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London Calling: Haye pulverizes Barrett to start heavyweight campaign

Scott Christ is the managing editor of Bad Left Hook and has been covering boxing for SB Nation since 2006.

Enzo-maccarinelli-david-haye5_medium Don't question the heart of Monte Barrett. And don't question the firepower of David Haye. When push came to shove, the firepower won out.

Barrett was knocked down twice in the third round, twice in the fourth, and once more in the fifth before referee Ricky Davies stepped in to prevent Barrett from again getting up and fighting on, as it appeared he was about to do. The overdue stoppage sealed a fifth round knockout for David Haye in London.

It's not a performance to get up in arms about. Though Barrett did catch him a few times in the second, I still wouldn't say we've seen Haye's heavyweight beard tested. But his chin issues, frankly, have long been a bit overstated. Still, when he's hit hard by a 240, 250 pound guy -- what happens then?

As far as his punch goes, clearly it's carried up in weight, as most expected it would. There was actually no real reason to think it wouldn't. He was an exceptionally heavy-handed cruiserweight, and he is a hard puncher fighting at 215 pounds, too.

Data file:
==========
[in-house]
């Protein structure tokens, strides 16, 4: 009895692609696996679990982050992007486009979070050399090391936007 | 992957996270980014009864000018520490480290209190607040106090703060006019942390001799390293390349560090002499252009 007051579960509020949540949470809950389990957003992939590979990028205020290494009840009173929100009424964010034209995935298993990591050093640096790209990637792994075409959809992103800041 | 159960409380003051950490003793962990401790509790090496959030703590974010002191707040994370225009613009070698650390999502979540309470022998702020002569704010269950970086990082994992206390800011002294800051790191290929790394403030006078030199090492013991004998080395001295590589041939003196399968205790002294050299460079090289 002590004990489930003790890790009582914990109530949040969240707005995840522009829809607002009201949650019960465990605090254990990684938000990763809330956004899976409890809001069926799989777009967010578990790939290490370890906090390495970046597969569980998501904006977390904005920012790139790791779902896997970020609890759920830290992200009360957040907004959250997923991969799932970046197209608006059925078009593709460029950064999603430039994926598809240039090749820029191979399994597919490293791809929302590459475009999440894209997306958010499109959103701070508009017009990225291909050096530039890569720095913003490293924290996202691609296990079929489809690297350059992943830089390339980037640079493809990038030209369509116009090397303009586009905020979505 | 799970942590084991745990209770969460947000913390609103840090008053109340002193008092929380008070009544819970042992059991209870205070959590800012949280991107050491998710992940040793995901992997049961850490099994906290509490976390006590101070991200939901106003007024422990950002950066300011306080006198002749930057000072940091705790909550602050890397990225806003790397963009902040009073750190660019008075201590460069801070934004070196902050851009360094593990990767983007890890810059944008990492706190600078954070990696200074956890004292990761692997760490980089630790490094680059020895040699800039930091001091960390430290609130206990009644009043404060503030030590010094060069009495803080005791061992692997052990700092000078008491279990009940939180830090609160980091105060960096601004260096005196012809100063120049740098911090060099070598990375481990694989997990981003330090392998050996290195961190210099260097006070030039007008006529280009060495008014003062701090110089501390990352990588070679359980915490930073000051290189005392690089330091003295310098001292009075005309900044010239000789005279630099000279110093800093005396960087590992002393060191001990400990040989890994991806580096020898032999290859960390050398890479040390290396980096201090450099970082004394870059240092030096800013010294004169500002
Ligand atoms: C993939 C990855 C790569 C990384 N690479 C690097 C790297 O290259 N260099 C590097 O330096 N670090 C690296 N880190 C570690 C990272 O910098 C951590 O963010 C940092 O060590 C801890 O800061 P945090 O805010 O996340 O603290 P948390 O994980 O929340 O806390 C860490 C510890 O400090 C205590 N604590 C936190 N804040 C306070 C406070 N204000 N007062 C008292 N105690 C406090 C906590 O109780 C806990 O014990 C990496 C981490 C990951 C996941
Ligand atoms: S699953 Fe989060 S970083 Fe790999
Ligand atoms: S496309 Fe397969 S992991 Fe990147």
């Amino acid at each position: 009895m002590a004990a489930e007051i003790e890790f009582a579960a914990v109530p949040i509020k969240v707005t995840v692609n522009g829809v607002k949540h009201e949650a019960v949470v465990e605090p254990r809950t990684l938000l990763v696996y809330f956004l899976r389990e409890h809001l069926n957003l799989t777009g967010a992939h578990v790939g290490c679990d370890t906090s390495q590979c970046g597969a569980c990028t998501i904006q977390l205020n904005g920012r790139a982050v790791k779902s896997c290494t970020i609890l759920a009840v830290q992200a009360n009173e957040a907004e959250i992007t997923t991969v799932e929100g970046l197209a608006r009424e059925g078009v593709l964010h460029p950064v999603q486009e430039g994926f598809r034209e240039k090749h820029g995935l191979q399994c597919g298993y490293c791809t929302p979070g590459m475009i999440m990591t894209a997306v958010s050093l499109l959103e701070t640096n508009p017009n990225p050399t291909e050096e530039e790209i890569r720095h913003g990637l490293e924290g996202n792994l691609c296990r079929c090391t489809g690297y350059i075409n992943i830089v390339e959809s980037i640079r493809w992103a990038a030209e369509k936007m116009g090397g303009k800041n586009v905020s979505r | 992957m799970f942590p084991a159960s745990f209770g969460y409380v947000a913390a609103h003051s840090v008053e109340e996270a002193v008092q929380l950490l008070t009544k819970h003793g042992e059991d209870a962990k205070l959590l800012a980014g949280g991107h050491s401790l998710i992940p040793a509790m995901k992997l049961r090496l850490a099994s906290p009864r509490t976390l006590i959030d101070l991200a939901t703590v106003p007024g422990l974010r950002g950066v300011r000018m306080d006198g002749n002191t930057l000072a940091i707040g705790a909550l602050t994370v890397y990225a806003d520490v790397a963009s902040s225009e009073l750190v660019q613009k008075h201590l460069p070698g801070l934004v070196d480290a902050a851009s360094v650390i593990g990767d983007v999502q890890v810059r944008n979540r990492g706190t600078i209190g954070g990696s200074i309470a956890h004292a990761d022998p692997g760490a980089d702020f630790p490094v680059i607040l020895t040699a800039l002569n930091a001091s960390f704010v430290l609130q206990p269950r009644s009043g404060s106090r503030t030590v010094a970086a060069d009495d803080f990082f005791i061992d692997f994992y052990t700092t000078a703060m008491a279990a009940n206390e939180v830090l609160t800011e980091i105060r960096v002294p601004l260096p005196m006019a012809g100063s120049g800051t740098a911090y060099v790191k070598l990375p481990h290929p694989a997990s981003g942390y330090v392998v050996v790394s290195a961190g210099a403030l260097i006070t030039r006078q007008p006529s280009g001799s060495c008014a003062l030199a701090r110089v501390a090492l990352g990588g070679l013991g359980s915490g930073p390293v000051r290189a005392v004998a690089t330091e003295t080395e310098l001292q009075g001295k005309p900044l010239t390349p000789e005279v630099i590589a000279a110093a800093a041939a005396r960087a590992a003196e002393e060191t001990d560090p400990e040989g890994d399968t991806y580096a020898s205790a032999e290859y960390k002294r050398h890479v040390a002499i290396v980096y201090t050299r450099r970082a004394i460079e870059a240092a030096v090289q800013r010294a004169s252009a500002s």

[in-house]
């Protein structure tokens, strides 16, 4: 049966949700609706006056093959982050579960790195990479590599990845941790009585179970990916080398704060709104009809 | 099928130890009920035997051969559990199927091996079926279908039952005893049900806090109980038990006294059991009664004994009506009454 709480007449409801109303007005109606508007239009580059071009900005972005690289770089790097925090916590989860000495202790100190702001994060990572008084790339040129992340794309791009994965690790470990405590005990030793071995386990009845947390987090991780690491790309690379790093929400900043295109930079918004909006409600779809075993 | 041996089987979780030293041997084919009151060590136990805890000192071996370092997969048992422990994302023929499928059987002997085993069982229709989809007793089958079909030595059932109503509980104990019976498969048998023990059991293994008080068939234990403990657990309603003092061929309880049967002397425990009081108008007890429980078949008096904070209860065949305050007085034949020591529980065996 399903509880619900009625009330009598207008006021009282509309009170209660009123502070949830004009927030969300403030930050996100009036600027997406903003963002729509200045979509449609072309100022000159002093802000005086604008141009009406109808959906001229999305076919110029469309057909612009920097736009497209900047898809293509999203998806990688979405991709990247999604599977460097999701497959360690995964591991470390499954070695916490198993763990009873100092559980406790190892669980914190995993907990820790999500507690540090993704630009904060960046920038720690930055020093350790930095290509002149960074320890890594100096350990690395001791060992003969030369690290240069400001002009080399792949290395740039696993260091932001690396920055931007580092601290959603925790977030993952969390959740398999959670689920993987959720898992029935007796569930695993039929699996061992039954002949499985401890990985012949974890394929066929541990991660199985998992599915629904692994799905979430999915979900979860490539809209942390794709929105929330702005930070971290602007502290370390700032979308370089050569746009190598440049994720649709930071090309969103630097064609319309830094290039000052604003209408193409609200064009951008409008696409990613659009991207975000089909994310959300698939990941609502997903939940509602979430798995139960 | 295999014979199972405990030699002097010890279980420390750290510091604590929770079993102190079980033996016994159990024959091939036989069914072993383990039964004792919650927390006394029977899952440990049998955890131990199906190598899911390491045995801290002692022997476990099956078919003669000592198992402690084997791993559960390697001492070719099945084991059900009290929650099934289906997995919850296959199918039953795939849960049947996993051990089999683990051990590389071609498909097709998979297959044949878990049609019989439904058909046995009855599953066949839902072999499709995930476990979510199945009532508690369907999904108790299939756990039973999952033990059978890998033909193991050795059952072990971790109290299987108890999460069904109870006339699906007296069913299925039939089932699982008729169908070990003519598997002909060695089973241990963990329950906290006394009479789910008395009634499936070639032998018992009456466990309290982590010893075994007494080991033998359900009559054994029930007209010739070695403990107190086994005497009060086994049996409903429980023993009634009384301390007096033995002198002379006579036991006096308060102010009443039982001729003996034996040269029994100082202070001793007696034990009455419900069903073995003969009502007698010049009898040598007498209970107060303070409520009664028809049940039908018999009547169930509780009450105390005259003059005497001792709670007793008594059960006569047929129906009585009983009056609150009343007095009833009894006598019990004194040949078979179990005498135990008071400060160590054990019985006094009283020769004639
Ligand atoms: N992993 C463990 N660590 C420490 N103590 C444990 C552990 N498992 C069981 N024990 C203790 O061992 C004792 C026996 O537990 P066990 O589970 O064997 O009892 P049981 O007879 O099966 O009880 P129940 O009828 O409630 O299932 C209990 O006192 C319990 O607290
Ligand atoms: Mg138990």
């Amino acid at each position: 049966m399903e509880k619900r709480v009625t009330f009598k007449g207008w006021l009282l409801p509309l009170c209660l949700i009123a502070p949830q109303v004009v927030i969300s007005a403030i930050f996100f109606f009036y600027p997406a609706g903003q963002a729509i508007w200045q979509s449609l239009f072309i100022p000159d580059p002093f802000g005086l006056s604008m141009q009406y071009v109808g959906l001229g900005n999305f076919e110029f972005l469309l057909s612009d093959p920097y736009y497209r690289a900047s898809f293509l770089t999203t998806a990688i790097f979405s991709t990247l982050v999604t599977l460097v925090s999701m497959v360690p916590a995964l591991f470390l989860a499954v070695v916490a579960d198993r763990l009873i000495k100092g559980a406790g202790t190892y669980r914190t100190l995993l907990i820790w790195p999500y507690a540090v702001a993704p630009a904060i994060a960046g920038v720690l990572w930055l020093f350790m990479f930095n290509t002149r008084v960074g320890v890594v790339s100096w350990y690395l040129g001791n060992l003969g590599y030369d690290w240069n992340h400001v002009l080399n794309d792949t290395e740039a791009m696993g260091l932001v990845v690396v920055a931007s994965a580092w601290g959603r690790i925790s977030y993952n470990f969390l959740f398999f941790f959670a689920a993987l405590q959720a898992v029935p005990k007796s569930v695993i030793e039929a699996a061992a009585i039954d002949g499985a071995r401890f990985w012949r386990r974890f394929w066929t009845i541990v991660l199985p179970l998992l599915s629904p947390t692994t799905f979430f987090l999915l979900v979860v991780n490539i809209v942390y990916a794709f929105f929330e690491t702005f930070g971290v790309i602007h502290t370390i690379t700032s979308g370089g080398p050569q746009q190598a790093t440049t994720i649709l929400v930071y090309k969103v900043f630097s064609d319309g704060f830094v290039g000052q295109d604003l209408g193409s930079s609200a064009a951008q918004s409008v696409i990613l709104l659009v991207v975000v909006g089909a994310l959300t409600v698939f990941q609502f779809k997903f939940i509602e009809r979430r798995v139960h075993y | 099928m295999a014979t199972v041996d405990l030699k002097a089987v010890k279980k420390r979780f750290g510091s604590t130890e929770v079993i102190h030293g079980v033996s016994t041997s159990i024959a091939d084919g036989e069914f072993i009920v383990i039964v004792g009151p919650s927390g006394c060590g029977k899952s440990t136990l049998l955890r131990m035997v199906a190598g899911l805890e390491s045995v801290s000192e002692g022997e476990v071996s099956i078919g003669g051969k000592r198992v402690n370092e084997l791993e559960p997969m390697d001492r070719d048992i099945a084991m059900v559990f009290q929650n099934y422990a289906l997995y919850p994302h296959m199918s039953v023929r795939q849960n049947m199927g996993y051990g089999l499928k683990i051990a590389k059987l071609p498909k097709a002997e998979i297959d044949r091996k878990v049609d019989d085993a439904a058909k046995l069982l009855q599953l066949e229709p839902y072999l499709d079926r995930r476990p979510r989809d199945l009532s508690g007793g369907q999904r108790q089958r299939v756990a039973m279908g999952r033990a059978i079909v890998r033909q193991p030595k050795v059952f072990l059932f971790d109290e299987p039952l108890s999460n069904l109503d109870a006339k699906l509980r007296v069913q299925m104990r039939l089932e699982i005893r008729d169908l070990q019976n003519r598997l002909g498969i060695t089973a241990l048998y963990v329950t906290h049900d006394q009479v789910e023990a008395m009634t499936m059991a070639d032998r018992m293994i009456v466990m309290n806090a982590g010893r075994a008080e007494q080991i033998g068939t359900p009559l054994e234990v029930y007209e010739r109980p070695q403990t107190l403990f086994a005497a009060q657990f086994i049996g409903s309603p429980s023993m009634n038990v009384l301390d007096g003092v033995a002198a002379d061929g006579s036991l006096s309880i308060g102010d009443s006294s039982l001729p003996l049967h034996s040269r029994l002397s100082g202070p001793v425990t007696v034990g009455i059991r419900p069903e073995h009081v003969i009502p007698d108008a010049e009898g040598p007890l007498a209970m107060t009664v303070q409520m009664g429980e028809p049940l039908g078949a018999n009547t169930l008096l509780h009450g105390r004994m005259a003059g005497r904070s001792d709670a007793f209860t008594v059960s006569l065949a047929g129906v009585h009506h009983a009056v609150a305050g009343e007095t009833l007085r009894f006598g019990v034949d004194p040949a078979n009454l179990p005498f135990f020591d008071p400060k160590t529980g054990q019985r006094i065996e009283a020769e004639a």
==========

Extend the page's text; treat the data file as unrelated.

The real difference, I think, was just in total package skills. Haye was a very good amateur boxer and as I said earlier today, his technique is often overlooked. He can get a bit wild, but he does it, it seems, at the right times. He pounces like few others in the sport do, regardless of weight class. And when he smells blood, he finishes.

He also showed great restraint, not getting overly excited when he'd knock Barrett down. He never threw a big volume of sloppy punches that accomplished nothing. He instead waited nicely for another chance to drill Barrett. And it seemed every time he got a chance, he made it happen.

Big ups to Monte Barrett, too. He was fighting on hostile ground in a huge, packed arena, and he never stopped trying, even when the outclassing massacre became clear for what it is. David Haye was obviously the better man, but Monte did himself no disservice. He went at Haye a bit too boldly, I'd say, but he also appeared to lose confidence in his jab as early as the first round, when he couldn't get it home and the resulting shortcomings of the punch got him cracked a couple times.

We'll see what's next for Haye. Vitali Klitschko, the WBC titleholder, was in the house and all over Setanta talking up a fight with Haye (or a fight between his brother and Haye), but Vitali has to either deal with Juan Carlos Gomez or give up his title, if the WBC is to be believed.

But as far as today goes, David Haye made a nice "first" impression on the heavyweight scene.

We'll be back in about three hours for round-by-round coverage of the super middleweight eliminator between Jermain Taylor and Jeff Lacy. Join us then!

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